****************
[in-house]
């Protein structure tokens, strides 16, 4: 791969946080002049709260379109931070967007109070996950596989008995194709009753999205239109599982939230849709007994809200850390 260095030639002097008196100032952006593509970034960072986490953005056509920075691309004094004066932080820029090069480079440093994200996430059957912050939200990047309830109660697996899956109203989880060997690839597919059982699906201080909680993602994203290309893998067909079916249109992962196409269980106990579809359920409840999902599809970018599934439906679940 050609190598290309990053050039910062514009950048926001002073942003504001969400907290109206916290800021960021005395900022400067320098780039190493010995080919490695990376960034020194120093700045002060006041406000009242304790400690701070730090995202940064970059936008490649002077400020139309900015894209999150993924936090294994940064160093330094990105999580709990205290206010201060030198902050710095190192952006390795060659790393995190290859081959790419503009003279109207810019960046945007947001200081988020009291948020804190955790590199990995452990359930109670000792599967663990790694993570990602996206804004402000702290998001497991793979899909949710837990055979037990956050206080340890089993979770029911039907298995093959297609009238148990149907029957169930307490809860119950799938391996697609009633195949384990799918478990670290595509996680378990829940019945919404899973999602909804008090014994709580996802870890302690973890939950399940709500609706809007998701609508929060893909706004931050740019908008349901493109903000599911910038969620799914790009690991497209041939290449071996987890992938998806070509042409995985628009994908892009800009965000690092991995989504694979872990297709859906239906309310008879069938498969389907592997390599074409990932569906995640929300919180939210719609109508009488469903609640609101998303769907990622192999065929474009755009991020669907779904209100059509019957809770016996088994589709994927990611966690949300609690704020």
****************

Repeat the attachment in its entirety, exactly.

[in-house]
């Protein structure tokens, strides 16, 4: 791969946080002049709260379109931070967007109070996950596989008995194709009753999205239109599982939230849709007994809200850390 260095030639002097008196100032952006593509970034960072986490953005056509920075691309004094004066932080820029090069480079440093994200996430059957912050939200990047309830109660697996899956109203989880060997690839597919059982699906201080909680993602994203290309893998067909079916249109992962196409269980106990579809359920409840999902599809970018599934439906679940 050609190598290309990053050039910062514009950048926001002073942003504001969400907290109206916290800021960021005395900022400067320098780039190493010995080919490695990376960034020194120093700045002060006041406000009242304790400690701070730090995202940064970059936008490649002077400020139309900015894209999150993924936090294994940064160093330094990105999580709990205290206010201060030198902050710095190192952006390795060659790393995190290859081959790419503009003279109207810019960046945007947001200081988020009291948020804190955790590199990995452990359930109670000792599967663990790694993570990602996206804004402000702290998001497991793979899909949710837990055979037990956050206080340890089993979770029911039907298995093959297609009238148990149907029957169930307490809860119950799938391996697609009633195949384990799918478990670290595509996680378990829940019945919404899973999602909804008090014994709580996802870890302690973890939950399940709500609706809007998701609508929060893909706004931050740019908008349901493109903000599911910038969620799914790009690991497209041939290449071996987890992938998806070509042409995985628009994908892009800009965000690092991995989504694979872990297709859906239906309310008879069938498969389907592997390599074409990932569906995640929300919180939210719609109508009488469903609640609101998303769907990622192999065929474009755009991020669907779904209100059509019957809770016996088994589709994927990611966690949300609690704020």